Storage specialist Epoch Systems Inc of Westborough, Massachusetts, used Unix Expo to sign up for joint marketing agreements with three RISC-based hardware manufacturers - Sun Microsystems Inc, MIPS Computer Systems Inc and Hewlett-Packard Co - for a new storage management system for distributed applications on networks of Unix systems. Renaissance, claimed to be the first product to address the storage management needs of client-server architecture systems, includes a set of distributed applications that enable information stored on magnetic disks at workstation and server level to be automatically managed, backed-up and archived. Renaissance uses Sun's Open Network Computing remote procedure call technology, and the company is working on further distributed computing products using the same technology. The first application under the Renaissance tag is InfiniteStorage, for managing the magnetic disk space on networked workstations and servers. The product is designed to organise all types of storage media into an orderly, logical hierarchy; to extend across multi-vendor hardware and software systems; manage all of the network storage for efficiency of cost and performance; and enhance productivity of users and administrators. As disks fill the software automatically scans them and migrates the least used files to an Epoch-1 server centrally located on the network. When inactive files are accessed, they are automatically retrieved from the Epoch-1 and are loaded back onto the local high speed magnetic disks. Renaissance costs from $1,500 to $15,000. With Europe's computer and semiconductor industries faltering and its telecommunications industry under challenge from AT&T Co and Far Eastern manufacturers, France SA is scrambling to put some backbone into the weakest players and urge them to combine with other European firms rather than sell out to Americans or Japanese. French industry minister Roger Fauroux is in despair over Groupe Bull SA, which is scheduled to announce a radical restructuring today: he wants the company to ally with either Siemens AG or Ing C Olivetti & Co SpA, but none of the three parties is interested, not least because of product conflicts. Unisys Corp is an awful warning of the dangers of putting two incompatible mainframe families together, and while it would be technically feasible to build a single processor family to run both Bull's GCOS 7 and Siemens' BS2000 operating systems, memories in Munich of the Unidata betrayal in 1976, when the French government unilaterally pulled Compagnie Internationale de l'Informatique out of the Unidata alliance with Siemens and Philips NV and merged it with Honeywell Bull would leave Siemens very reluctant to put its business at the mercy of French politicians again. With Bull and Olivetti having the two biggest European-owned personal computer manufacturing businesses, a combination of the two would have dire consequences for employment. On semiconductors, Roger Fauroux would very much like to see SGS-Thomson Microelectronics NV to combine with Siemens' chip businecs, but told the Assemblee Nationale that while Siemens was piling up serious losses in its chip business, it was at present rather allergic to the idea of the rapprochement that we want. SGS-Thomson, that is to say France and Italy, are working well. We have provided financial support, but that is manifestly not enough. In the same session, Fauroux described computers as the black spot of the electronics sector, one about which we are extremely worried because of the loss of $360m recorded for the first half of 1990. On telecommunications, Alcatel NV has implicitly identified itself as the most likely bidder for STC Plc by rushing to Madrid to try to persuade Telefonica de Espana SA to throw in its lot with European Alcatel instead of pursuing its evolving alliance with AT&T Co. Pierre Suard, chairman of Alcatel's parent, Compagnie Generale d'Electricite SA held talks with Telefonica's chairman last month, and this week visited Spanish prime minister Felipe Gonzalez to plead his suit that Tel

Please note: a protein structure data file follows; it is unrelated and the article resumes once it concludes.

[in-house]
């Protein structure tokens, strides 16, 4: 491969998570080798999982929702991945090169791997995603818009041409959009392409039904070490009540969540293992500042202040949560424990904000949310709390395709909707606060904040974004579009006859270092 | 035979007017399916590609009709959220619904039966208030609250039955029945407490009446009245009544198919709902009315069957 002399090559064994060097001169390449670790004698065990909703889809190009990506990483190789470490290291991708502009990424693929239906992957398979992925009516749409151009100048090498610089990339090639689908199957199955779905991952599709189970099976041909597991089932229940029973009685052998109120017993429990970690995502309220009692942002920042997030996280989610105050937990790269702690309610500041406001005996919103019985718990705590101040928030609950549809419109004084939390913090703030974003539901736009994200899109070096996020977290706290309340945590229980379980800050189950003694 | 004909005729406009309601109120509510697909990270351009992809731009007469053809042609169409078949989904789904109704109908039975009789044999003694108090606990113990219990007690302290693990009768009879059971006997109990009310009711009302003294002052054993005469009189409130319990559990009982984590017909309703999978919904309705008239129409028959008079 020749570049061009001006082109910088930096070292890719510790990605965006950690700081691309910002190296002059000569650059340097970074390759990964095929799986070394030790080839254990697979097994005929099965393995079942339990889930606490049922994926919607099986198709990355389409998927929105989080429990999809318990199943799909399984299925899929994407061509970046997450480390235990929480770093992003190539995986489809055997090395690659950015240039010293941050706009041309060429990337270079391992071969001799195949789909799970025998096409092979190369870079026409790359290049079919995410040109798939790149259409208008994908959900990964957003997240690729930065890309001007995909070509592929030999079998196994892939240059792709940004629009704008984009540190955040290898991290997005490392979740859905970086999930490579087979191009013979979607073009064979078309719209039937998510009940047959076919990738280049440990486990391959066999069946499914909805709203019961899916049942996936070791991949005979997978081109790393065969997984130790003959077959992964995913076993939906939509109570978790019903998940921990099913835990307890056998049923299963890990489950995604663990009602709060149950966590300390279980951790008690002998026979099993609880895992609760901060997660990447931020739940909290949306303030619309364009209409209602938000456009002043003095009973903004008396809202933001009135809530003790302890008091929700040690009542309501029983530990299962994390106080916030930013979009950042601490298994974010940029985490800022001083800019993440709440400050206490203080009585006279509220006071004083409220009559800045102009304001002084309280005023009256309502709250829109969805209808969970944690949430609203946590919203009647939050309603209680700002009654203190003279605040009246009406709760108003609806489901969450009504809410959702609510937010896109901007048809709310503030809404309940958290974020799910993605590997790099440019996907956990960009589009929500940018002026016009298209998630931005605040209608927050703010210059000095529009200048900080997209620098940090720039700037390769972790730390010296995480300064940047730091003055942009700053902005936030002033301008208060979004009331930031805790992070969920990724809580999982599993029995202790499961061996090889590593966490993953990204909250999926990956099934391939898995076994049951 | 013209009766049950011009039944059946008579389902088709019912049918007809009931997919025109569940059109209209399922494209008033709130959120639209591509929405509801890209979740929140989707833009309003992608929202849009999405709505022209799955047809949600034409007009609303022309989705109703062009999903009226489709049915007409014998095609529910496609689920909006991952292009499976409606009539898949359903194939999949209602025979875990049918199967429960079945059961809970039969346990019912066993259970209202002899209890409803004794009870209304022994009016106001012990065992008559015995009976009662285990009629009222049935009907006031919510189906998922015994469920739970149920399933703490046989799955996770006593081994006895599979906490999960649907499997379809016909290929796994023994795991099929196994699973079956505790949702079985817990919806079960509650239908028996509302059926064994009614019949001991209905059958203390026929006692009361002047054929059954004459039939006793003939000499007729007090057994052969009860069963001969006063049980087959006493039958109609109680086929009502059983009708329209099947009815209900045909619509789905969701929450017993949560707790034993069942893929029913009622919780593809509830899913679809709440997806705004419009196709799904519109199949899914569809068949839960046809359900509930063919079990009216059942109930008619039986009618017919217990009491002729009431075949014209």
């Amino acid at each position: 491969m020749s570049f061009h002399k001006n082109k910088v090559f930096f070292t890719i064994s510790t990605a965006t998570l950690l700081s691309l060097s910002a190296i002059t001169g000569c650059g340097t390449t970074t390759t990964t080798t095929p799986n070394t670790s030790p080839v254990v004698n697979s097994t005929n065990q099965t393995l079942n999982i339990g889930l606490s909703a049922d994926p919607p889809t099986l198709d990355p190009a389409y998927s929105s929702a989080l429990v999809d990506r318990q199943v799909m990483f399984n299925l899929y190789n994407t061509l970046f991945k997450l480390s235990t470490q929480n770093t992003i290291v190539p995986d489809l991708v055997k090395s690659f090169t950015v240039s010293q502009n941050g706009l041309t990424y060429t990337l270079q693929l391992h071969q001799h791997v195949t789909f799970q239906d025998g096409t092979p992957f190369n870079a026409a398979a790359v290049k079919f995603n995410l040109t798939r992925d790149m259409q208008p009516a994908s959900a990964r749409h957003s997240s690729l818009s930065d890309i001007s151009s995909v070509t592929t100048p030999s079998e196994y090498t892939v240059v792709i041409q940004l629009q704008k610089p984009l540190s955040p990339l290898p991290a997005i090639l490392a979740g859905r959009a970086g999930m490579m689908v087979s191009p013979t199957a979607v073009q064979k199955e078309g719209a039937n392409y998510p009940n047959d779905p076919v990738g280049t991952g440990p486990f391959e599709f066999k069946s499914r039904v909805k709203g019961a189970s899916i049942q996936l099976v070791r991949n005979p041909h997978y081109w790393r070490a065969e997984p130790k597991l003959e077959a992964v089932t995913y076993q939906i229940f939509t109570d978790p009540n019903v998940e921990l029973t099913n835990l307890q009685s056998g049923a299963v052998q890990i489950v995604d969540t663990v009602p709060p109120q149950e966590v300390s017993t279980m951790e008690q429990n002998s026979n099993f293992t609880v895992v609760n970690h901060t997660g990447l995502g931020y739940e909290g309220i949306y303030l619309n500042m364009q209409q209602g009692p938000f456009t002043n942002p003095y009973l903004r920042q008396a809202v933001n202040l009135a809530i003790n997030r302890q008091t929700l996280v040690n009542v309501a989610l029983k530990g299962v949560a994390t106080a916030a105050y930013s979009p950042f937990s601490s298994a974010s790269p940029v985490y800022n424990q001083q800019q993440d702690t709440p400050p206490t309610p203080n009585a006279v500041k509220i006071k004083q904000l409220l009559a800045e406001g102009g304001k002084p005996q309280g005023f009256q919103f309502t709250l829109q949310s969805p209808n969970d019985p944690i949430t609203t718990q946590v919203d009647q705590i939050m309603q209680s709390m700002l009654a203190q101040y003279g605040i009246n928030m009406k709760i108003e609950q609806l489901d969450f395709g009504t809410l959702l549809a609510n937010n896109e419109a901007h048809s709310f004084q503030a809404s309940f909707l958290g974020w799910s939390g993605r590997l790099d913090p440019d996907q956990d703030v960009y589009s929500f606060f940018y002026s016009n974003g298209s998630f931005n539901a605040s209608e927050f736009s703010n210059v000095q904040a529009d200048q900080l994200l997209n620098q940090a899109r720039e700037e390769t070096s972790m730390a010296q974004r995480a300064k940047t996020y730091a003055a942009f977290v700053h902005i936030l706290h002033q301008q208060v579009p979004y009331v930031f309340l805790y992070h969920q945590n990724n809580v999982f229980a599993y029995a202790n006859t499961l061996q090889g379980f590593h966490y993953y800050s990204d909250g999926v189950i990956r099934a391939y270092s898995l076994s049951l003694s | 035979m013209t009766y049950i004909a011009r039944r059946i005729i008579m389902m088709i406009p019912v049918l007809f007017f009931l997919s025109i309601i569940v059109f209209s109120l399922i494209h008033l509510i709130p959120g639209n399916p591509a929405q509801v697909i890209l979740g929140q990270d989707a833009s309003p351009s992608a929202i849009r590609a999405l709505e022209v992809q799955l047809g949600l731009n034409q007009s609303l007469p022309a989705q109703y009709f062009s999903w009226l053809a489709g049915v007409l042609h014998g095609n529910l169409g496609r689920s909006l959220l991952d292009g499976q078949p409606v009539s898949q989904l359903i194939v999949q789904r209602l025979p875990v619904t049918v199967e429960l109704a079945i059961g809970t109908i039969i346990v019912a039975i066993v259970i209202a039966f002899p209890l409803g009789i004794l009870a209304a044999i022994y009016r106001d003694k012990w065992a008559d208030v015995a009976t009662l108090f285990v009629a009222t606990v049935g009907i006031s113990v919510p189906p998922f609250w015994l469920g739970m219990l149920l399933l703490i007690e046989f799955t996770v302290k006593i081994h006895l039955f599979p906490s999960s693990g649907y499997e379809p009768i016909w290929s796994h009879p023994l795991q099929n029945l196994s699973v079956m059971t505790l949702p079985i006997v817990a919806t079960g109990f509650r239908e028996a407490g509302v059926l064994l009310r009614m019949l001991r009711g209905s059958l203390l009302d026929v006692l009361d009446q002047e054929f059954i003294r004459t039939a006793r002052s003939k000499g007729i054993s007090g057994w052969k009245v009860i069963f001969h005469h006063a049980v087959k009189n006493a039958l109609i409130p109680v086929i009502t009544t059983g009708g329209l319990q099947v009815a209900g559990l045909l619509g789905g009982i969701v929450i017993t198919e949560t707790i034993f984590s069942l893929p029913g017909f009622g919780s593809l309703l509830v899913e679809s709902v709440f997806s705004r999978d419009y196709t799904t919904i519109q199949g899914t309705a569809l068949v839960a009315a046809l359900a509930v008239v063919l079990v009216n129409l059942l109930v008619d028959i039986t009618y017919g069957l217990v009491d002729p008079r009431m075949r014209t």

efonica should get closer to Alcatel rather than AT&T. Having trumped all the Italian aces by doing a deal with Fiat SpA to acquire control of Fiat's Telettra SpA, Alcatel wants to make the most of the fact that Telefonica also has 10% of Telettra. Telefonica does have a minority stake in Alcatel's Spanish subsidiary, and CGE would like it to exchange this for a stake in Alcatel itself. Telefonica had been interested in participating in CGE's acquisition of the majority in ITT Corp's telecommunications arm that led to the creation of Alcatel, but baulked at the price.